In the hustle and bustle of planning (and budgeting) a wedding, vendor meals often end up at the bottom of the to-do list. It’s not that couples aren’t considerate or appreciative of their team’s hard work — instead, many simply get caught up in other details, like decór choices, guest lists, and timelines.
Yet, it’s important to remember that your wedding pros are people who need to eat! After all, a well-fed vendor is better equipped to serve your guests with more energy and a positive attitude.
So if you don’t want to deal with hangry vendors on your big day, here’s everything you need to know about serving vendor meals that keep your team on top of their game.
Who should get a vendor meal?
The answer to this can vary, but a general rule of thumb is that “meals are usually offered to wedding professionals who are with you throughout the wedding day and reception,” says Frank Guertler of Bunn DJ Company. “That includes photographers, videographers, DJs/musicians, wedding coordinators, and assistants.”
While delivery people and other short-term vendors don’t fall into this group, Shannon Tarrant of Wedding Venue Map tells couples to “think through any of those who will be there working 6 hours on-site and through meal time.”
As for caterers, “caterers will feed their team themselves,” says Janice Carnevale of Bellwether Events. “The logistics and cost of that are baked into your contract already.”
When in doubt, your wedding planner can help you confirm who gets a vendor meal and relay the final count to your caterer.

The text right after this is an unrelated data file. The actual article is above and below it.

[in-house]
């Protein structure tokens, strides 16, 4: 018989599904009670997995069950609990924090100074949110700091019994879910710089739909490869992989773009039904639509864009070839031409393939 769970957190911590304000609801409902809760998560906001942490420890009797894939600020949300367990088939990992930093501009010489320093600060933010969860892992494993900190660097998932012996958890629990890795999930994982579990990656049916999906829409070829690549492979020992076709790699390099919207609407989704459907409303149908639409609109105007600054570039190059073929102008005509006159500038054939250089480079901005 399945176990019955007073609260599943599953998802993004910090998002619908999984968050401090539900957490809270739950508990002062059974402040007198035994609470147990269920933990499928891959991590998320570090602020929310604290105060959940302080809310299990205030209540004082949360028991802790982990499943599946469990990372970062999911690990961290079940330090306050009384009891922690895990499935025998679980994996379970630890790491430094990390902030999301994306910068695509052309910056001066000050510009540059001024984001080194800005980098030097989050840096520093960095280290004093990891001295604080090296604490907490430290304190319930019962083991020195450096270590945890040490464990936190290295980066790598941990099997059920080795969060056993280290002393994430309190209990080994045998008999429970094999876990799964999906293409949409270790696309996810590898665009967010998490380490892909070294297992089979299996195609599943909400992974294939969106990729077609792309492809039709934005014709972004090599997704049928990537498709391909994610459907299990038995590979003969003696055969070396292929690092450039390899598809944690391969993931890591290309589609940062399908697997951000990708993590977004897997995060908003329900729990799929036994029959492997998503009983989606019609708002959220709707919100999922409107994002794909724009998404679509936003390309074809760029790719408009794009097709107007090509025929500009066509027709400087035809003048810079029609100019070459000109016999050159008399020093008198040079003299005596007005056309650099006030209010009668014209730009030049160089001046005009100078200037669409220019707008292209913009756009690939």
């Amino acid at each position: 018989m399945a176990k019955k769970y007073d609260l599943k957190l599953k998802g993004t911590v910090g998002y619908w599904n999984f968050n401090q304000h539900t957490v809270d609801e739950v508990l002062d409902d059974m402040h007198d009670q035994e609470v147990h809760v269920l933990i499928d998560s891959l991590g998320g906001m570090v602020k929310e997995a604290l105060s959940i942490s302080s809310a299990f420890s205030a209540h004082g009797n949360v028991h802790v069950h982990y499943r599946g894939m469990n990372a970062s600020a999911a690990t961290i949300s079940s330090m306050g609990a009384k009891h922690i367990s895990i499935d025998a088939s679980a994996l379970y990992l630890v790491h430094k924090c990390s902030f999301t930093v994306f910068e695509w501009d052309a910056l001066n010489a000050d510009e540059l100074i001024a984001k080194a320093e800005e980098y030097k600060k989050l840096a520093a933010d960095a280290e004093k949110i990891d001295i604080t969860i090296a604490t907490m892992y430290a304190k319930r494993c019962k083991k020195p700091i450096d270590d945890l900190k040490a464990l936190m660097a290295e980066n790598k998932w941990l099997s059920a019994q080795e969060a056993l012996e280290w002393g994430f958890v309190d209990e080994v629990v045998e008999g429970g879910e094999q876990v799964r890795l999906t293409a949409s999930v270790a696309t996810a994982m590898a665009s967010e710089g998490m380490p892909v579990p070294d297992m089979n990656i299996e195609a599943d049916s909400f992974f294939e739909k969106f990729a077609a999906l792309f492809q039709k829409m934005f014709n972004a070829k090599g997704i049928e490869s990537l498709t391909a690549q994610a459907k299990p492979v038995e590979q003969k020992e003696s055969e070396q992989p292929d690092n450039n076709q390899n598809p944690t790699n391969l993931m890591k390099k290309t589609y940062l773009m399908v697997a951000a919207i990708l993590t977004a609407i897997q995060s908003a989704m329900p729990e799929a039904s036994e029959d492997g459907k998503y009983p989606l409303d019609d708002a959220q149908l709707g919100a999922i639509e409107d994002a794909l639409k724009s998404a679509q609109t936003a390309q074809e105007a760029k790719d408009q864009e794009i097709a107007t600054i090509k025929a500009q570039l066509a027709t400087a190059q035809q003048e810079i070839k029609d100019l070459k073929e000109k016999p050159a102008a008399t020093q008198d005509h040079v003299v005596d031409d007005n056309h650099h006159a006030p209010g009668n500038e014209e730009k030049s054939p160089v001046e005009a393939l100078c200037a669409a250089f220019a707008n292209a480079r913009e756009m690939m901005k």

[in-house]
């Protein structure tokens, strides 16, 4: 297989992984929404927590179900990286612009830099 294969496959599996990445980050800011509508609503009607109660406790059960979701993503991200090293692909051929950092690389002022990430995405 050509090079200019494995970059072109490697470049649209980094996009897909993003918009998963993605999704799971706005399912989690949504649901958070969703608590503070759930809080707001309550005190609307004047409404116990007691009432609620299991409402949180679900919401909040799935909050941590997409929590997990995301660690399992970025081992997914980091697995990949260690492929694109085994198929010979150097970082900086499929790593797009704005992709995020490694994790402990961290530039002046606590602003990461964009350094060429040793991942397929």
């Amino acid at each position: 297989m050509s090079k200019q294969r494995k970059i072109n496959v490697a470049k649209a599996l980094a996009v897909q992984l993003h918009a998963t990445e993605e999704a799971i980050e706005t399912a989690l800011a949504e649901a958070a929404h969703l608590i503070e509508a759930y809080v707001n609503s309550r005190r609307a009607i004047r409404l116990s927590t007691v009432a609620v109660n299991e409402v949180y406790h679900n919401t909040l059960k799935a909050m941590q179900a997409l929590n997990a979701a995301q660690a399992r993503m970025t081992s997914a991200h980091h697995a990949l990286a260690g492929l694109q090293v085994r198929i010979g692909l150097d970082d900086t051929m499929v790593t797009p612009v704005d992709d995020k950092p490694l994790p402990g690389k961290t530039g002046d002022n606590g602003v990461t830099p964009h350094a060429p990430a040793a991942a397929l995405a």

Are vendor meals required?
Vendor meals are undoubtedly a kind gesture to show appreciation for those bringing your wedding to life. But are they required for everyone on your team?
Yes and no. It depends on your vendor and the terms of your agreement together. As wedding photographer Nikki Golden explains, “many vendors (especially those who are there all day, like photographers, videographers, and planners) will require a meal in their contracts. Some vendors will also offer the option of allowing them to leave the venue for a specific amount of time to get a meal if one is not served.”
So as you book vendors for your big day, review contracts closely and note who stipulates a meal while onsite. (You can still extend the courtesy even if they don’t!)
When and where do vendors eat?
You may be thinking: “If my vendors are working the whole time, when and where will they find space to eat amidst a busy schedule?”
In most cases, couples don’t need to worry about the when and where. Wedding professionals are notably adaptable and it’s not their first wedding, so there are typically procedures already in place.
But if you want to ensure everything runs smoothly, “ask your venue or caterer to feed your vendors at the same time you and your partner are eating,” encourages wedding photographer Jenna Brisson. “This ensures that the vendor team is finished eating when you and your partner are finished eating, which means the DJ or band can start playing. And your photographer and/or videographer can get back to capturing you interacting with guests and dancing as soon as you’re finished with dinner.”
However, know that your caterer is ultimately the decision-maker when it comes to feeding your vendors. And according to Carnevale, “sometimes caterers refuse to feed wedding pros until all the guests are fed. In this case, you will have to plan a bit of a lull in post-dinner activities while your team eats. As an alternative to this, if planned carefully in advance, you could have dinner delivered to the team by an outside source so that they can eat while guests eat.”